A review of the Pickathon Music Festival, located on Pendarvis Farm just a short bike ride away from Portland, Oregon, is a tough thing to approach. An honest review will be one of the most favorable things you will read, because Pickathon is one of the most well-put together, intentional, everything-that-is-right-with-America musical festivals there is. It is a bit difficult to be objective and maintain credibility while oozing and gushing over every aspect of the three-day indie roots festival as though it's a schoolyard crush... but let's give it the ol' college try anyway!
"Since day one, the idea behind Pickathon has always been pretty simple: what does it take to be the best weekend festival of the year for music lovers? This question has driven us to highly refine an experience that is truly unique. Innovation has always been at the center of this process and through the years many important elements have come together; collaborating widely on yearly diverse lineups that are built on the idea of great music being the sole criteria; refining six unique performance venues designed to create juxtaposing alternate realities; trusting important decisions can be discussed and made with our online community such as maintaining a low crowd density; becoming the only large music festival to eliminate plastic and minimize single use items; recruiting the finest food and drink purveyors in the land; focusing constantly on eliminating "normal" festival hassles; enabling families to thrive; working with the Pendarvis Family to create a highly designed paradise of a festival grounds, and the list goes on." - Pickathon Festival

 

Dawn McCarthy & Bonnie 'Prince' Billy What The Brothers Sang Drag City Can we appreciate older music, without it being retrostylized, sculpted and reconfigured for modern ears? Will Oldham, the right honorable Bonnie 'Prince' Billy, and Dawn McCarthy (of Faun Fables fame) seem to think so, dishing up thirteen slices of pure unadulterated Americana on What The Brothers Sang. In 2013, we are seeing an increasing trend of reissue labels, tribute bands, and artist-curated mixtapes (read Simon Reynold's Retromania for an exhaustively thorough look at the issue). It's just an exaggeration of what has always been going on in pop music: artists referencing bands referencing musicians. Any aspiring musicologist will follow the riverbed to the source of inspiration. The Everly Brothers themselves explored a similar theme, with their 1968 album Roots. On this most recent collaboration between BPB and Dawn McCarthy, the pair act as tour guides through The Everly's catalog, which in turn acts as a microcosm of American music of the '50s and '60s. The Everly Brothers themselves didn't write many of their hit singles, so Bonnie 'Prince' Billy and Dawn McCarthy end up paying tribute to Ron Eliot, Kris Kristofferson, Tony Romeo, and the duo of Boudleaux & Felice Bryan, who wrote many of The Everly Brother's first hit singles. They focus more on deep cuts than the obvious hits. There's no "Wake Up Little Susie", no "Bye Bye Love", no "All I Have To Do Is Dream"; some of these songs have only seen the light of day on ultra-rare completist boxsets. It seems like Oldham and McCarthy are enthusiasts and patrons of the Everly's art, and just want to spread the gospel.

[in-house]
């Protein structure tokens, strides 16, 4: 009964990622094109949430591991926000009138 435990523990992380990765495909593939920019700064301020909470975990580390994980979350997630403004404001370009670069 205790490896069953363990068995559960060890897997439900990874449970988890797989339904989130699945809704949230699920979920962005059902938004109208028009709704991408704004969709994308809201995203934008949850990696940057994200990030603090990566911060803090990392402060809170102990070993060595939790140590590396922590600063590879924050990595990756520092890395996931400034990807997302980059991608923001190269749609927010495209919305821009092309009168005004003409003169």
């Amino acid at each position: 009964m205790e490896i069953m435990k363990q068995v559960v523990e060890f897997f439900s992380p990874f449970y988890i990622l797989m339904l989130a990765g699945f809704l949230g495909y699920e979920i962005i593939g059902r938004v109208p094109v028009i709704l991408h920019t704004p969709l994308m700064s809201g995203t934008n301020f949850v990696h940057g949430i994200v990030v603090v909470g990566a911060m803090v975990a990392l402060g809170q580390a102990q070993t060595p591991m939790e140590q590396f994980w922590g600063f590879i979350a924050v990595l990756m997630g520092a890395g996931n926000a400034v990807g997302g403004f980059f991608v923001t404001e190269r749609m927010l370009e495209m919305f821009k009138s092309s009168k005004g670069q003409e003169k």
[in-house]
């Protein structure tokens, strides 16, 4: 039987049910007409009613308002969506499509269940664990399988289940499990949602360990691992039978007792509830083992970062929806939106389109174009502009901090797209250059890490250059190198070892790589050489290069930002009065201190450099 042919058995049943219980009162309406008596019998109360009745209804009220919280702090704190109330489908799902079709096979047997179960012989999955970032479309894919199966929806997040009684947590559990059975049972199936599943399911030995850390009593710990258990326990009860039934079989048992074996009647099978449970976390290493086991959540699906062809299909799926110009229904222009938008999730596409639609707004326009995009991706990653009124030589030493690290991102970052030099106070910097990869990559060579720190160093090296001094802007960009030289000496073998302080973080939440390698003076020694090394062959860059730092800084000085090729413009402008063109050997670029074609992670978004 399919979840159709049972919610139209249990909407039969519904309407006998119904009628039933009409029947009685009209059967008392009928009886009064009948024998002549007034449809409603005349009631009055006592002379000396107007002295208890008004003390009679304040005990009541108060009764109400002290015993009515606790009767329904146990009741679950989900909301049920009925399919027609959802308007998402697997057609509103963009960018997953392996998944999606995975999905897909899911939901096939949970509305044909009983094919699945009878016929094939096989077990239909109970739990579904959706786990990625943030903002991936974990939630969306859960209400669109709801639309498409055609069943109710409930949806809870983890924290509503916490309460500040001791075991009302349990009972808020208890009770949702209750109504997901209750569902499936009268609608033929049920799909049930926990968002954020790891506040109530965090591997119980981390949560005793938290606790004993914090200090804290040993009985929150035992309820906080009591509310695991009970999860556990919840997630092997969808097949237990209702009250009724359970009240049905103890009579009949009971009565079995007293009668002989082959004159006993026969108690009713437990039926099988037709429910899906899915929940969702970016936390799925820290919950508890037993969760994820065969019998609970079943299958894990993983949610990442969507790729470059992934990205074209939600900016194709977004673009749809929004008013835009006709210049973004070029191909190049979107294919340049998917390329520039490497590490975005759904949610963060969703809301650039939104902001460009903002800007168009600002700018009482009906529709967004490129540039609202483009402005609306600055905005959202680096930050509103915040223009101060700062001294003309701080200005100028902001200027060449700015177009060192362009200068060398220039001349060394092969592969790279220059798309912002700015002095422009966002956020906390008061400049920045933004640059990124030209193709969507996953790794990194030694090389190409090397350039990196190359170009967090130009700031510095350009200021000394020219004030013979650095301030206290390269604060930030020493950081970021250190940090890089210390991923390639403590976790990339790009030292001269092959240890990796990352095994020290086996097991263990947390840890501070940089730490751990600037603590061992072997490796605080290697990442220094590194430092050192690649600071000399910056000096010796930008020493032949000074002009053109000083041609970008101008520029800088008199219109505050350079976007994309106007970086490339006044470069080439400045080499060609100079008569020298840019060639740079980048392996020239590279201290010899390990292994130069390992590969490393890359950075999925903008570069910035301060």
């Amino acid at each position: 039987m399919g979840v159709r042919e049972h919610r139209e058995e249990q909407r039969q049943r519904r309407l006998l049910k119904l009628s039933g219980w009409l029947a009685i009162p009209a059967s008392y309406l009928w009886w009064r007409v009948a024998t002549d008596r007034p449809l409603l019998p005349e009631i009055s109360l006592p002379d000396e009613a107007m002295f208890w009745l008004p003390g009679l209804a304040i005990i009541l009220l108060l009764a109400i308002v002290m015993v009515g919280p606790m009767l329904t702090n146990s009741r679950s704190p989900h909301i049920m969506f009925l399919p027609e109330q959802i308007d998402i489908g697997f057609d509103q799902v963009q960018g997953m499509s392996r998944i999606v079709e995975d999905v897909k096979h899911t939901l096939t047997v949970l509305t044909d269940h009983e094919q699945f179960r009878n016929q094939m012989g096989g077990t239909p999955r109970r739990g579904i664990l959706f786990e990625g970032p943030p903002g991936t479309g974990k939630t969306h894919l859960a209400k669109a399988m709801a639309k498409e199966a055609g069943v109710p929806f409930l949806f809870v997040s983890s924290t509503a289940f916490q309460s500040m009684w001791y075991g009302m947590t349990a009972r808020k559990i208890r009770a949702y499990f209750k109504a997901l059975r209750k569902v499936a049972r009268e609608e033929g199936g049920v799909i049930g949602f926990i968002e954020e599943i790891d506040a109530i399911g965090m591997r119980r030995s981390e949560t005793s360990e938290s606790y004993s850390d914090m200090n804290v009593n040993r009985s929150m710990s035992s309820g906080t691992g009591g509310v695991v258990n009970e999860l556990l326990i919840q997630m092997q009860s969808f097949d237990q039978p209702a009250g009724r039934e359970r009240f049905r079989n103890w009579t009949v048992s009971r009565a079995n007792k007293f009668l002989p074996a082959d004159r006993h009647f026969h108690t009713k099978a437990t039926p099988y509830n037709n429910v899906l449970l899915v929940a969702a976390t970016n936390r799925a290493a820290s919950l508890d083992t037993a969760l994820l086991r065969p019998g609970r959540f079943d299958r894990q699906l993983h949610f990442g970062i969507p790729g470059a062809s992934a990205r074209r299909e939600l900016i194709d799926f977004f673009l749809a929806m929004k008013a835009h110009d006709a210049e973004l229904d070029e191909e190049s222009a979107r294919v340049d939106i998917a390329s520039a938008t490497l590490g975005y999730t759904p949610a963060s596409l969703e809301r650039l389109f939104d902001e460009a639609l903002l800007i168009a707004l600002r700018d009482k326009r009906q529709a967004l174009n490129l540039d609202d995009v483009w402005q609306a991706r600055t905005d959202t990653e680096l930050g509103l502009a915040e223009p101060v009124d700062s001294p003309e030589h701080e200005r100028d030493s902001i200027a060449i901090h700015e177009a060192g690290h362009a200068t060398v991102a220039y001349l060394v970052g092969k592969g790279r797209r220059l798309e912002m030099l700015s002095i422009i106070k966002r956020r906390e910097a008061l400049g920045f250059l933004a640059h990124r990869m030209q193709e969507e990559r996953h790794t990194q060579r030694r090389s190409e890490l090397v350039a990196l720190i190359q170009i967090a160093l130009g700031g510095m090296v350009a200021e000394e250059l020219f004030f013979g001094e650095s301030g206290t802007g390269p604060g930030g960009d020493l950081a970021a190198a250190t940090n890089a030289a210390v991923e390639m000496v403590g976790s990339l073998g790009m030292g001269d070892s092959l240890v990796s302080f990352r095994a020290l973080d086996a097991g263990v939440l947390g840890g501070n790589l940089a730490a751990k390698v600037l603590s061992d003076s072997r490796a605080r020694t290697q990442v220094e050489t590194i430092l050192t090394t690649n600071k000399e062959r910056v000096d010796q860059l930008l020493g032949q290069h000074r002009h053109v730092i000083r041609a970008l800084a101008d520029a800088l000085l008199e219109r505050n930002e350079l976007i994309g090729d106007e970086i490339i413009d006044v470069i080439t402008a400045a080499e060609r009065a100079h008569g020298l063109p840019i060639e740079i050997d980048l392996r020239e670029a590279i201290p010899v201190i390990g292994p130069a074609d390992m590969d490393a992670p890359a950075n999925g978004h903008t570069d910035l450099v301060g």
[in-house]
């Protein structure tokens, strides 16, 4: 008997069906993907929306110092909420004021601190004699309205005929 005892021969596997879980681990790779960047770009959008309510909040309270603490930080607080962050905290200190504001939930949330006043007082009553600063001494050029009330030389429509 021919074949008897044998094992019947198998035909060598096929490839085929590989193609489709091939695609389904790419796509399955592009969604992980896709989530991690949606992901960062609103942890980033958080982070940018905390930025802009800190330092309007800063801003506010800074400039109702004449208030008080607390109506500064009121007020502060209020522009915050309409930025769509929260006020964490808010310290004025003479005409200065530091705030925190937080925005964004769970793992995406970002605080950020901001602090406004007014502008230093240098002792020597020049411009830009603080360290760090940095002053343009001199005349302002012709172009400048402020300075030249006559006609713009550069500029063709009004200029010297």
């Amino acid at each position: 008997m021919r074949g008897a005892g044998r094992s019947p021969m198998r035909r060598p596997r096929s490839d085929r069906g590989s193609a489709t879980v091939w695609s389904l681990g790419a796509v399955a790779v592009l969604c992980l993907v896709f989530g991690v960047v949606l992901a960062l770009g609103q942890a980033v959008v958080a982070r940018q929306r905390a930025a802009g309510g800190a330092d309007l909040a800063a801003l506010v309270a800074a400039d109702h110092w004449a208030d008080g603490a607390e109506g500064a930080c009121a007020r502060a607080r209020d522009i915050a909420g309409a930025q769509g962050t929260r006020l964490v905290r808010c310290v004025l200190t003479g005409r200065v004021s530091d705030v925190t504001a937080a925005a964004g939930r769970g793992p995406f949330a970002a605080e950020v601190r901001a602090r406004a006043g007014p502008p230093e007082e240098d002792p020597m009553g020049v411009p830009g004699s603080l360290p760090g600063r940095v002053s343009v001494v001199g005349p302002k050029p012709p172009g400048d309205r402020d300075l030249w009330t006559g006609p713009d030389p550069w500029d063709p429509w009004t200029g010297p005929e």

Dawn McCarthy & Bonnie 'Prince' Billy – "Milk Train" (The Everly Brothers Cover) The Everly Brothers – "Milk Train" (Original)

 

Whim is a collection of media focused on independent rock/pop/garage and everything surrounding it. Two autumnal records are on the horizon, courtesy of Midwest musicians Night Moves and Merseyside, UK's Stealing Sheep. Lots of satisfaction that you can feel in your bones here, as both bands transmute psychedelic habits into burnt country backdrops to create mesmerizing, earthy tracks. SEE: FULL POST + ALL WHIM POSTS + ALL MUSIC COLUMNS

 

Night Moves

Minneapolis musicians Night Moves remind one of Portugal. The Man's Americana-influenced psych rock on their latest singles, "Headlights" and "Country Queen". Speaking vaguely about feeling directionless, the band questions personal comforts ("I just don't know who I am") while simultaneously providing comfort in the form of gentle falsetto mantras ("It's alright") that bring the song to a slow and smooth close. Their debut album, Colored Emotions, comes out October 16th on Domino Records. Full tracklisting and tour dates to follow.

 

There's no denying that Pennsylvania rockers Dr. Dog are at an interesting crossroads on their sixth studio album, Be the Void. Their steady, consistent rise in popularity seemed bound to increase almost twofold on their previous album Shame, Shame, but as it was met...

Our third-annual album cover art feature uses interviews with artists and musicians to highlight the philosophical, thematic, and conceptual significance of great album cover artwork. THE BREAKDOWN    12 Collage + 14 Digital Illustration, Drawing, Design + 19 Illustration, Painting, Drawing + 8 Black And White Photography + 22 Color Photography +...

Our third-annual album cover art feature uses interviews with artists and musicians to highlight the philosophical, thematic, and conceptual significance of great album cover artwork. THE BREAKDOWN    12 Collage + 14 Digital Illustration, Drawing, Design + 19 Illustration, Painting, Drawing + 8 Black And White Photography + 22 Color Photography +...

Sometimes it's tough to review albums just based on the merit of their tracks alone. The mind often wanders to the live venue -- to how much fun it was that time you saw that band play that one song live. Every subsequent time the...

As you drive aimlessly and helplessly through the grimy lower portions of known Los Angeles, you may find yourself lost on the most eastern part of Beverly boulevard. In a neighborhood known colloquially as Hi-Fi (Historic Filipinotown), this stretch of road is a far...